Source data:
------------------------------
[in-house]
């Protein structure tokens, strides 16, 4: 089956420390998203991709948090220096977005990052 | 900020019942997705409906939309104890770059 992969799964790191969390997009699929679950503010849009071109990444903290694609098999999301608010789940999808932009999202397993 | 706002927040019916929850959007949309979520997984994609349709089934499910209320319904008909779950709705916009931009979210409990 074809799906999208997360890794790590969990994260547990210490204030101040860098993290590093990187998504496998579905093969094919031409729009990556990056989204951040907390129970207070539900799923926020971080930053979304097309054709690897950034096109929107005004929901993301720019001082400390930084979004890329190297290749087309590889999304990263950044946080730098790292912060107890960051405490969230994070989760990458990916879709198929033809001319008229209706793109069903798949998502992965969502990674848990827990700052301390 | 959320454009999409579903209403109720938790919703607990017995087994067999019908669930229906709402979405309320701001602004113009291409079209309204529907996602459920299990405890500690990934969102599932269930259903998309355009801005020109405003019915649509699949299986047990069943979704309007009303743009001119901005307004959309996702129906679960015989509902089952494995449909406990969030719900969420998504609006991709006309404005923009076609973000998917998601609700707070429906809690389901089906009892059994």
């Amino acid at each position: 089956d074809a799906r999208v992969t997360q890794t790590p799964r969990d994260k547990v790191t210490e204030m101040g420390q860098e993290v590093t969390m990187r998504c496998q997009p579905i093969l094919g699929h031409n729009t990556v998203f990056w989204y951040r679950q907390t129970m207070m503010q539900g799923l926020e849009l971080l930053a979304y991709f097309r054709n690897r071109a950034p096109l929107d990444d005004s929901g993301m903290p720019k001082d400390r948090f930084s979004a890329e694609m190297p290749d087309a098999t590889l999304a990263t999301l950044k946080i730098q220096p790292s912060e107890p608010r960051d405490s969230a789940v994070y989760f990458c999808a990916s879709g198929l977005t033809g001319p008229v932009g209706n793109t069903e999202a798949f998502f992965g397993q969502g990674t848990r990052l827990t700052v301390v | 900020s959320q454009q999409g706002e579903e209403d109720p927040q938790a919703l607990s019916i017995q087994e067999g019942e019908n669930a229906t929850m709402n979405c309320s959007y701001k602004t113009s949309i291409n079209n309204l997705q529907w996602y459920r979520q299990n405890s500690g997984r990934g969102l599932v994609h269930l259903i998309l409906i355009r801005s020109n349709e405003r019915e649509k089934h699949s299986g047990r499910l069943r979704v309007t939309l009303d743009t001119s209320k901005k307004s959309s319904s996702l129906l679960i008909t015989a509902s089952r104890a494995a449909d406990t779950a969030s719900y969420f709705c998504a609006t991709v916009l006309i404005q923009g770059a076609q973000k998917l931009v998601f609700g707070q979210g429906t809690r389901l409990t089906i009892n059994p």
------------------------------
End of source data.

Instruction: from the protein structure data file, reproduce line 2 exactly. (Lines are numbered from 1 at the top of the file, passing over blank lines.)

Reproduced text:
């Protein structure tokens, strides 16, 4: 089956420390998203991709948090220096977005990052 | 900020019942997705409906939309104890770059 992969799964790191969390997009699929679950503010849009071109990444903290694609098999999301608010789940999808932009999202397993 | 706002927040019916929850959007949309979520997984994609349709089934499910209320319904008909779950709705916009931009979210409990 074809799906999208997360890794790590969990994260547990210490204030101040860098993290590093990187998504496998579905093969094919031409729009990556990056989204951040907390129970207070539900799923926020971080930053979304097309054709690897950034096109929107005004929901993301720019001082400390930084979004890329190297290749087309590889999304990263950044946080730098790292912060107890960051405490969230994070989760990458990916879709198929033809001319008229209706793109069903798949998502992965969502990674848990827990700052301390 | 959320454009999409579903209403109720938790919703607990017995087994067999019908669930229906709402979405309320701001602004113009291409079209309204529907996602459920299990405890500690990934969102599932269930259903998309355009801005020109405003019915649509699949299986047990069943979704309007009303743009001119901005307004959309996702129906679960015989509902089952494995449909406990969030719900969420998504609006991709006309404005923009076609973000998917998601609700707070429906809690389901089906009892059994």